Thus we have seen the building blocks of humor and the response it is meant to generate. Now let’s turn our attention to understand how style in humor varies.

Let’s go back to ‘incongruities’. Incongruities can be small creating humor that is closer to reality or the incongruity can be very large producing 'non-sense' or silly humor. See the diagram below:



Another variation in style comes in the form of humor that is jolly or light vs. humor that is tragic or dark. Our primary tool for this variation is in calibrating how 'playful' we make it.

The following diagram shows this:


Thus we can revisit our basic joke molecule and vary its style to create different kinds of humor.

Having understood the basic components of a joke we can use this to sharpen our wit. This can be done in two ways. Firstly we do this by applying the framework to all humor we come across to grasp it better. [There is good written humor available on the internet, such as the resource mentioned in the notes that exhibits the use of this framework.] The second exercise we can do is practice writing our own humor. Having grasped the fundamentals of humor, practice should allow us to become good in manipulating these building blocks. Thus we should be able to sharpen our wit.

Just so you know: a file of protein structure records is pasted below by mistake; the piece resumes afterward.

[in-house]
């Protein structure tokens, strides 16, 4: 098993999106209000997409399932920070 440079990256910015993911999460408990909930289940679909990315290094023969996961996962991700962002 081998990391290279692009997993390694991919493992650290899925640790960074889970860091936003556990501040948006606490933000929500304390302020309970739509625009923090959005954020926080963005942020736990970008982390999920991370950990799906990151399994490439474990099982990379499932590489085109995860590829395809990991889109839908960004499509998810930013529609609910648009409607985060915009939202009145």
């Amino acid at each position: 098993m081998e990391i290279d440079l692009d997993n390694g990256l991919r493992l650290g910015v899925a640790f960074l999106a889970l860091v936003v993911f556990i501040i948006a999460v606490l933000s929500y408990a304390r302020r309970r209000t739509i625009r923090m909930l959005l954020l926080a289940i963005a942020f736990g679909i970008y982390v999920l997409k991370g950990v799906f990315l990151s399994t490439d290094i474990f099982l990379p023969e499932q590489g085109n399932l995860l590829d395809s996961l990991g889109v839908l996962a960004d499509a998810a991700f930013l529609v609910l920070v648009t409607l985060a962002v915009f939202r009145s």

NOTES:
1. An advice on the appropriateness of using humor: “it is like a mask that you wear for a while and in some particular company on occasion. YOU CAN'T WEAR it all the time... that is being a NIT WIT, not witty at all!”
2. Link to good humor: www.davebarry.com [Read some of his classic columns...]

3 comments:

  1. Well, laughter IS the best medicine sometimes and often the ONLY medicine. Thanx for such a nice relief. I have noticed from time to time that Allama Iqbal and others in his life also had a good sense of humor despite the challenges of his own day. Believe me, I'm going to study this one and seek to up my chances at telling a great joke.
    Thank You, Faraz!

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  2. MASNAVI of Rumi has been called "the Quran in Persian". It is full of jokes.

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  3. I have ordered MASNAVI of Rumi and can't wait for it to come in!!! If the humor is anything like the Rumi poetry I've read and other Persian poetry...I'm in for lots of smiles.